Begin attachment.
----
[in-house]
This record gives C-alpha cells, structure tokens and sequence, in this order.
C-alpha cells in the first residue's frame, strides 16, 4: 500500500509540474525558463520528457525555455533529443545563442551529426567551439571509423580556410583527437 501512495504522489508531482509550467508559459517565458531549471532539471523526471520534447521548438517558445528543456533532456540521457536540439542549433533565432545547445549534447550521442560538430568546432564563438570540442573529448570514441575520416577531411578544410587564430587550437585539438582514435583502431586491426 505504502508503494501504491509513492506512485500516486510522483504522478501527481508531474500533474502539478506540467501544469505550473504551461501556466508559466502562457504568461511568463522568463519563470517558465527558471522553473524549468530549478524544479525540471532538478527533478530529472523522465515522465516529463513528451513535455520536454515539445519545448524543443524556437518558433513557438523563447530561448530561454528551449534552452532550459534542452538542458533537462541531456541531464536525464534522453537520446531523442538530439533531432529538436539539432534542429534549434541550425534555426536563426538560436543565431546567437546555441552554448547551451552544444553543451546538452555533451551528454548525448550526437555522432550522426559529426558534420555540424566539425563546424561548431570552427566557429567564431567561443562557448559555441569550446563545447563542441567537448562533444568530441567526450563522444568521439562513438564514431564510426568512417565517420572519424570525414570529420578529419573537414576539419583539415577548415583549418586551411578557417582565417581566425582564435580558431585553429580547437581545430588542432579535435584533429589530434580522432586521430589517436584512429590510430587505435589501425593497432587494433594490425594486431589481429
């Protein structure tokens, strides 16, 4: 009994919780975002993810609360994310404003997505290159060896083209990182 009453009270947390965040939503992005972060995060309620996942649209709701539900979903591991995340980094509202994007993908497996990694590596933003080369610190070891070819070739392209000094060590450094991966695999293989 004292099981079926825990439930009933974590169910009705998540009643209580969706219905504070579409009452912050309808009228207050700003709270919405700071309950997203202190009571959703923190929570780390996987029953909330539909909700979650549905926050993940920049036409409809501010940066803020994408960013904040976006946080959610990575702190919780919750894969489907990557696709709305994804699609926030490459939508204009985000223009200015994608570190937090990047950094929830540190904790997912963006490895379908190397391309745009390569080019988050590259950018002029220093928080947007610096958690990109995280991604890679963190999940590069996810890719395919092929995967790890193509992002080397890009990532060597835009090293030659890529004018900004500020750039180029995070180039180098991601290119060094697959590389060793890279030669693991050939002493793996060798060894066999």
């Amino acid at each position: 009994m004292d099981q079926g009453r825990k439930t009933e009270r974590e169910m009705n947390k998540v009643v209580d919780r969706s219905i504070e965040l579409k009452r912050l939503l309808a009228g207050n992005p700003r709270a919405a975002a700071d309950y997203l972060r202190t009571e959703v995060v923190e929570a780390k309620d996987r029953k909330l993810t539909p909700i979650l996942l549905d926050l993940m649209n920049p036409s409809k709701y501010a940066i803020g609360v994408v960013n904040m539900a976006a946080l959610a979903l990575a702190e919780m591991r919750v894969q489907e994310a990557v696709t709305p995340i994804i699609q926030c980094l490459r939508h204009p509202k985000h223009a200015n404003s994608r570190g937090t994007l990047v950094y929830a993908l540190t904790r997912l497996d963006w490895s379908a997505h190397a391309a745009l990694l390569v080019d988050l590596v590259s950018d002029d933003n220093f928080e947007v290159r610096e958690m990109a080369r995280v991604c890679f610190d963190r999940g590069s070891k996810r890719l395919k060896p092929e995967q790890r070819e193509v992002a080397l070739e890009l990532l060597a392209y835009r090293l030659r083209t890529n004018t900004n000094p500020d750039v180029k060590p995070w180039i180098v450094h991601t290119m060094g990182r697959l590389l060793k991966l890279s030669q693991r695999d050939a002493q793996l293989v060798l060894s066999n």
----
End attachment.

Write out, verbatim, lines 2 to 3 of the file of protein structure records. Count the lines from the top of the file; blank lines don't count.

This record gives C-alpha cells, structure tokens and sequence, in this order.
C-alpha cells in the first residue's frame, strides 16, 4: 500500500509540474525558463520528457525555455533529443545563442551529426567551439571509423580556410583527437 501512495504522489508531482509550467508559459517565458531549471532539471523526471520534447521548438517558445528543456533532456540521457536540439542549433533565432545547445549534447550521442560538430568546432564563438570540442573529448570514441575520416577531411578544410587564430587550437585539438582514435583502431586491426 505504502508503494501504491509513492506512485500516486510522483504522478501527481508531474500533474502539478506540467501544469505550473504551461501556466508559466502562457504568461511568463522568463519563470517558465527558471522553473524549468530549478524544479525540471532538478527533478530529472523522465515522465516529463513528451513535455520536454515539445519545448524543443524556437518558433513557438523563447530561448530561454528551449534552452532550459534542452538542458533537462541531456541531464536525464534522453537520446531523442538530439533531432529538436539539432534542429534549434541550425534555426536563426538560436543565431546567437546555441552554448547551451552544444553543451546538452555533451551528454548525448550526437555522432550522426559529426558534420555540424566539425563546424561548431570552427566557429567564431567561443562557448559555441569550446563545447563542441567537448562533444568530441567526450563522444568521439562513438564514431564510426568512417565517420572519424570525414570529420578529419573537414576539419583539415577548415583549418586551411578557417582565417581566425582564435580558431585553429580547437581545430588542432579535435584533429589530434580522432586521430589517436584512429590510430587505435589501425593497432587494433594490425594486431589481429